Kerry compares Romney to Sarah Palin, and not in a good way

CHARLOTTE, N.C. -- Sen. John Kerry lauded President Obama for ending the “disaster and disarray” of U.S. foreign policy and restoring America’s reputation overseas, accusing Republicans of telling lies about Obama’s record and successes.

Playing off the Republican question whether America is better off than when Obama took office, Kerry said, “Ask Osama Bin Laden if he’s better off now than he was four years ago!”

The crowd rose to its feet and roared in response.

Later in his address, Kerry took an even harder dig at GOP nominee Mitt Romney. The Massachusetts senator compared Romney to Sarah Palin. During the 2008 campaign, Palin infamously noted that Russia could be seen from parts of the state of Alaska, where she served as governor. Romney, Kerry reminded the audience, once named Russia as America’s “No. 1 geopolitical foe.”


“Folks, Sarah Palin said she could see Russia from Alaska,” Kerry quipped. “Mitt Romney talks like he’s only seen Russia by watching ‘Rocky IV’ “

Bringing foreign policy to center stage on the final night of the Democratic National Convention, the chairman of the Senate Foreign Relations Committee mocked Republican presidential nominee Mitt Romney for being “out of his depth” during a recent overseas tour.

“It wasn’t a goodwill mission,” Kerry said. “It was a blooper reel.”

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The Democrats gave a warm greeting to the senator from Massachusetts, a man many rallied around eight years ago. Kerry came within 118,000 votes in Ohio of being elected president in 2004. He was on the short list to be secretary of State before Obama chose Hillary Rodham Clinton.

“It took President Obama to restore our moral authority and ban torture,” Kerry told the delegates in a speech before network television began its nightly coverage. “This president understands that our values don’t limit our power -- they magnify it. He understands that global leadership is a strategic imperative for America, not a favor we do for other countries.”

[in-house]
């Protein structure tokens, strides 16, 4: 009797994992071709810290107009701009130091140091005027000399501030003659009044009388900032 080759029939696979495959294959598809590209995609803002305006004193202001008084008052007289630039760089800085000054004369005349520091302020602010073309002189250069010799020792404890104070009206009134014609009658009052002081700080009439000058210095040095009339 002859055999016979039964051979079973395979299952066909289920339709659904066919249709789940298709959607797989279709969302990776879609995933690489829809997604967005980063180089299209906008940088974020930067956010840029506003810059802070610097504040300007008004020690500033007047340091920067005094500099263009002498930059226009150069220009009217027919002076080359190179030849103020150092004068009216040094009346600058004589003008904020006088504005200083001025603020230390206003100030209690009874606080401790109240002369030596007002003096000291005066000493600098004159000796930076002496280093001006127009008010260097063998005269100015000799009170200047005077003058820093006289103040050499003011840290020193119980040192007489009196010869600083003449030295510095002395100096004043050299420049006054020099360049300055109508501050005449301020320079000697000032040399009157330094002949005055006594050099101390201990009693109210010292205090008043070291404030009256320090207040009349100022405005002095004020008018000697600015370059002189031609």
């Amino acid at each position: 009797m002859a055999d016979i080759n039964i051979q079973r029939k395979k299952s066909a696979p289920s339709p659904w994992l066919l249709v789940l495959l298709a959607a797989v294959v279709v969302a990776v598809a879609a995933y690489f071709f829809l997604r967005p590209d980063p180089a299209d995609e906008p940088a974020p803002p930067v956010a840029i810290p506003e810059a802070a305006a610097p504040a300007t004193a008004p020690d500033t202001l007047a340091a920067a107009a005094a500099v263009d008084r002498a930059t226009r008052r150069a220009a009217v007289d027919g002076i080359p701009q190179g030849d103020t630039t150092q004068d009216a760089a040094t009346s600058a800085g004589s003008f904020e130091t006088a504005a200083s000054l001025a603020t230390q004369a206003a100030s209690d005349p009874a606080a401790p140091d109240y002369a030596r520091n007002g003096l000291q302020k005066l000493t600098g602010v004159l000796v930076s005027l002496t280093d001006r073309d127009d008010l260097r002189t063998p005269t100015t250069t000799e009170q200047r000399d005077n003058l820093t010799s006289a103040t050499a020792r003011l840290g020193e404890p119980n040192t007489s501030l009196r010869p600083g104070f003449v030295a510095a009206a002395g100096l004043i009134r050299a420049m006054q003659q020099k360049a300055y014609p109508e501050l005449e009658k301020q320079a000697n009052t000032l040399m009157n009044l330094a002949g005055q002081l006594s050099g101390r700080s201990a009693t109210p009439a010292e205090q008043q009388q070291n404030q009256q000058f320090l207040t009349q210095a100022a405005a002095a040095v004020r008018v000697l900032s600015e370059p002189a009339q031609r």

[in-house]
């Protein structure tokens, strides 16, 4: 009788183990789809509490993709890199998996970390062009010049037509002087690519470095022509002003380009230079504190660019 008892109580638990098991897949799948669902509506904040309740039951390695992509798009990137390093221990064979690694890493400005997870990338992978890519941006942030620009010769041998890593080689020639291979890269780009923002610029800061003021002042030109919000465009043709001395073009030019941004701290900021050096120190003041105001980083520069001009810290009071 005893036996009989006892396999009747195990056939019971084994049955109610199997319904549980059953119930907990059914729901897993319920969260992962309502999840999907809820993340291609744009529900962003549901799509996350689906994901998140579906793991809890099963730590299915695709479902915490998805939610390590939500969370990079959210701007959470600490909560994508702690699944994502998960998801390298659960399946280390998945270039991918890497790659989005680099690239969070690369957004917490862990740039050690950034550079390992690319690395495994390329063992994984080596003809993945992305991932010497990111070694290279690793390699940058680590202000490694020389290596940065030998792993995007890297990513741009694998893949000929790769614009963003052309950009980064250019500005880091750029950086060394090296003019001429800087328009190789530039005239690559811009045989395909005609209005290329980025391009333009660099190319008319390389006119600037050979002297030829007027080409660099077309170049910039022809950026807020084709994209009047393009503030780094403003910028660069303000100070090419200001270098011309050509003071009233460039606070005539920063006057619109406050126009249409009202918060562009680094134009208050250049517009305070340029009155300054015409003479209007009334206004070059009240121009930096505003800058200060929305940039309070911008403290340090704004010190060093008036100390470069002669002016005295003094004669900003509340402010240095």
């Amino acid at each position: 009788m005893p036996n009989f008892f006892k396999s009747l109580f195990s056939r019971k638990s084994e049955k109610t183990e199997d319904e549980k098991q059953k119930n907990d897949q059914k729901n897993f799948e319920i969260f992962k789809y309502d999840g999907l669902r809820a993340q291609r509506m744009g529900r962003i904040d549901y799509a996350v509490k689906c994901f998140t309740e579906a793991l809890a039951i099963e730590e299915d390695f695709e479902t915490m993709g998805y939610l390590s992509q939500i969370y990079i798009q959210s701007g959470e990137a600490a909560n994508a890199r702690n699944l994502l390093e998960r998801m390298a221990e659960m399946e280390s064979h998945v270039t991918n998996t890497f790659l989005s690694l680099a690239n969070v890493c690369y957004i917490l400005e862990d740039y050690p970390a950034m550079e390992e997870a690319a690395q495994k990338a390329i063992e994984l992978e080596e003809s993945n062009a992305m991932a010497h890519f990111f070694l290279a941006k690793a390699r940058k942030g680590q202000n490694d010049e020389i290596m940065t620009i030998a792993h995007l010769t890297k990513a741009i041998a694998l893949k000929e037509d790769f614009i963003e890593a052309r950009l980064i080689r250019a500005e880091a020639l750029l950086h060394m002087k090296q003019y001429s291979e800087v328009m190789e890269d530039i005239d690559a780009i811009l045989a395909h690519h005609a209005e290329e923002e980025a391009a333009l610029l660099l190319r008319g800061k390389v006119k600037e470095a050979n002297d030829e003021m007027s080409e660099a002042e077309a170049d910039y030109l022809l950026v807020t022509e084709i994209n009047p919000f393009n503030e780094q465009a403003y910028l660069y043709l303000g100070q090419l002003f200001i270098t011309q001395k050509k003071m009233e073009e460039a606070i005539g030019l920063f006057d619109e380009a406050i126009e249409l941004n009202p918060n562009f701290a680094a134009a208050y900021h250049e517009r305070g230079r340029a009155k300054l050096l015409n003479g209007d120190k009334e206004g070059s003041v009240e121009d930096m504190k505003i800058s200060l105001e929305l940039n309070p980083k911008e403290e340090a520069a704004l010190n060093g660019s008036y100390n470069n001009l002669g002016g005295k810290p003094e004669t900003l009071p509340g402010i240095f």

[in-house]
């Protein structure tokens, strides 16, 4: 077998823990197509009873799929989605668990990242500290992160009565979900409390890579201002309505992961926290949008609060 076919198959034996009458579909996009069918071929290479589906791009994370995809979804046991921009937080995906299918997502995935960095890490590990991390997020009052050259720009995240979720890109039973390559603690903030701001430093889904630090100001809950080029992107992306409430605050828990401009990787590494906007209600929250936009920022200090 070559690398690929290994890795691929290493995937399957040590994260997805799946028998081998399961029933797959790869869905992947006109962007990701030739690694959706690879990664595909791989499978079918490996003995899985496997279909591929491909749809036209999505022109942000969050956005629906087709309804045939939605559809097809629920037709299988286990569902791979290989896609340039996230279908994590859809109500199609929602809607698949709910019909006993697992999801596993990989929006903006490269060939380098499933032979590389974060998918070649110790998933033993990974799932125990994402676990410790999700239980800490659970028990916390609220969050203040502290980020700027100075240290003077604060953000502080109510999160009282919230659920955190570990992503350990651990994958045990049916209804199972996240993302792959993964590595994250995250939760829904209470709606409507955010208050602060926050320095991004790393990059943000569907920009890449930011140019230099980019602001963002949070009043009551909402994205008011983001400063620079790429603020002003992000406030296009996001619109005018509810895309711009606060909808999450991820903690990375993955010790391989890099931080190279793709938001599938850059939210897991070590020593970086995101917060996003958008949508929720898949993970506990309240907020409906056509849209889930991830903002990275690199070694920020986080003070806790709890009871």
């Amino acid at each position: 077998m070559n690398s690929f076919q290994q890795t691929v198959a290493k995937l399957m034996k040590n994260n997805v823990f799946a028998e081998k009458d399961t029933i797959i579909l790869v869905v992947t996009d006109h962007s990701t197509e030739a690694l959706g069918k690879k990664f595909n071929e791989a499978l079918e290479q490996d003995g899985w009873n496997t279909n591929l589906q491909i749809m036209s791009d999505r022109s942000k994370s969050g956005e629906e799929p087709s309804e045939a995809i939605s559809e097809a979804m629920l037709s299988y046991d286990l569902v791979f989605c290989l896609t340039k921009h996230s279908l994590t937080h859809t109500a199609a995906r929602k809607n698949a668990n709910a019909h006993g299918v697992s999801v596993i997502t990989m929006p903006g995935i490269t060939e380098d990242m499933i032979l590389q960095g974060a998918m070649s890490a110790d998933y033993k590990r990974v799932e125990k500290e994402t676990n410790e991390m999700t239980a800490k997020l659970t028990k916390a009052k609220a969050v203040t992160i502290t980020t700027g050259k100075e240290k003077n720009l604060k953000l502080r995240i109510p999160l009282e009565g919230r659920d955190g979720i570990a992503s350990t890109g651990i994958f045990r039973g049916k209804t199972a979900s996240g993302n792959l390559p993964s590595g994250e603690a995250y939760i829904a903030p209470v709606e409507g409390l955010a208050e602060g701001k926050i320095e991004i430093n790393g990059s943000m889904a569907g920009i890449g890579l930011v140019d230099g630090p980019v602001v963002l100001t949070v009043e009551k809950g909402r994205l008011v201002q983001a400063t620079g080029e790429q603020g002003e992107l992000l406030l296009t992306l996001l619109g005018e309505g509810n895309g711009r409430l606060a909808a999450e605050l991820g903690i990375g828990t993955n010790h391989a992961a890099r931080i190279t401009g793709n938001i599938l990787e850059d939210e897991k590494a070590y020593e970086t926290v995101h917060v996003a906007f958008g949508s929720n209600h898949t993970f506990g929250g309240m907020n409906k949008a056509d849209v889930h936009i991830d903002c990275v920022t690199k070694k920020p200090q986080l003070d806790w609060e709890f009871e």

The senator argued that Obama had taken the wise and measured course in Libya by building a broad coalition with other nations to protect civilians against troops and militias loyal to dictator Moammar Kadafi, instead of trying to do the mission alone. Republicans have accused Obama of being too timid in that case and others, charging that he “led from behind.”

Kerry said it “isn’t fair to say Romney doesn’t have a position” on Iraq and Afghanistan. “He has every position,” he charged.

And then trotting out the line used against him to portray him as a flip-flopper in 2004, he added, “Talk about being for it before he was against it.”

The crowd roared again.

Kerry reserved one of his harshest zingers for Romney’s trip to England and Israel this summer. The former private equity magnate insulted Brits when he suggested they might not be prepared for the Olympic Games (earning the sobriquet “Mitt the Twit” from one tabloid).

Romney then offended Palestinian leaders by suggesting that cultural differences between Israelis and Palestinians accounted for Israel’s economic success, rather than restrictions imposed by the Israeli government on the Palestinian economy.

A large group of military veterans joined Kerry, a highly decorated veteran of the Vietnam War, after he spoke. As they paid tribute to America’s troops and wounded warriors, the crowd waved signs saying “Thank You” and chanted “USA! USA!”

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